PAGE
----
Cover image © Penguin Classics A few years back, my father went through a phase of reading a newspaper that was giving away free DVDs. For a few weekends the DVDs were all old Alfred Hitchcock films, and included the original 1935 version of ‘The 39 Steps’ starring Robert Donat and Madeleine Carroll. I decided to get my hands on a copy of the novel on which the film was based. Following on from my trend of reading James Bond novels, The 39 Steps by John Buchan is, in many ways, a precursor to those novels. The flipping between fast-paced action and moments of tension, all set against a backdrop of espionage and counter-espionage, is very reminiscent of The Cold War world of Ian Fleming’s character. The novel follows Richard Hannay, a man living in London, struggling to get into the rhythm of life there after having been based in Rhodesia for a period of time.  The action starts when Hannay is approached by an American gentleman, later identifying himself as Franklin P.

In the Dead of Night

In the dead of night, moonlit country lanes are nothing more than a grey ribbon floating between the silhouetted branches of trees, tied at each end to orange orbs surrounding sleeping villages and towns. In the dead of night only your bike’s wheels whir as conversation dries up, the Garmin registers one mile intervals with ever decreasing frequency and any rattling sound goes increasingly unnoticed. When you have undertaken a sponsored ride, like London to Brighton , in order to raise money for your students you realise that, in order to get money again, you have to try something bigger the following year. So it was, inspired by the feat of four Dutch riders , I decided on a simple concept: ride from my current home in Walthamstow, London to my hometown of Warwick on a Saturday in March, in one go, overnight, starting at 10pm and arriving in time for breakfast. Two lights, two bidons, waiting for departure at 10pm in Walthamstow, London. The response was overwhelming. Not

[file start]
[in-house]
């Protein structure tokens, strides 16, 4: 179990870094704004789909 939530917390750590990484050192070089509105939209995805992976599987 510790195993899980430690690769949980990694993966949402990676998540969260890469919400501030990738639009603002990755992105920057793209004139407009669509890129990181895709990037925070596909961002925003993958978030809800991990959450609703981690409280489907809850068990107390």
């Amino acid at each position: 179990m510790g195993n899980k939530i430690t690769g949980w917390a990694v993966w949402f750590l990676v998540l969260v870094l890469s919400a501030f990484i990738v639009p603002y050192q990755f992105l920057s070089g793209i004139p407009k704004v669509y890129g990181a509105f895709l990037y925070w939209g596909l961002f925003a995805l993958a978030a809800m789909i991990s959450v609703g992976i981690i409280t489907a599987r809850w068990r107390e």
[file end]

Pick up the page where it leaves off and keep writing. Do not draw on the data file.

Wiggle New Forest 100: Part Two - Godshill to Finish

Godshill to Bashley Upon leaving the first feed station in Godshill, we head out along the Southampton Road. Here, the landscape is much more agricultural and fields seem to head off into the distance over the well-kept hedgerows. A little top-up of air in the new Specialized Roubaix tyres has given my bike a bit of extra zip, especially when combined with the handful of jelly beans I’ve just eaten. The view looking over the endless heathland with wild horses. After a mile or so, we take a left onto the narrow Blissford Road and continue rolling along at a sociable 35kmh. We continue onto Abbots Well Road and the landscape begins to change again. Firstly, the neat fields lose their uniform hedges, then the fields turn to open heathland, the road begins to rise a little, before we come to a small switchback that carries the road upwards in a sudden burst.  At the top of the mini-climb we’re greeted by the sight of a dead horse. Jones has started to flag a little on the

Wiggle New Forest 100: Part One - Lyndhurst to Godshill

Late Starters Some things in life are certainties. Some things in life are less certain. Some are a combination. You can, for example, be certain that where Mr Jones is concerned, you can never be 100% certain of anything. In preparation for my first organised cycling event, accompanied by my increasingly cycling-mad friend Jonesy, I had done plenty. I’d been training up and around Epping Forest in all weathers on a route that takes you up three different climbs twice. I had been averaging around 200km a week and had given myself a three-day rest period prior to the Wiggle New Forest 100 on Sunday 6th October .  Bikes loaded and ready for a midnight dash a New Forest Holiday Inn. As it was, as Jonesy arrived in his gleaming 'pearlescent blue' Audi at 10.30pm in Walthamstow, ready for the drive to our hotel just outside of Southampton the night before our 8.30am start, I could feel the preparation slipping through my fingers. After around four hours sleep in a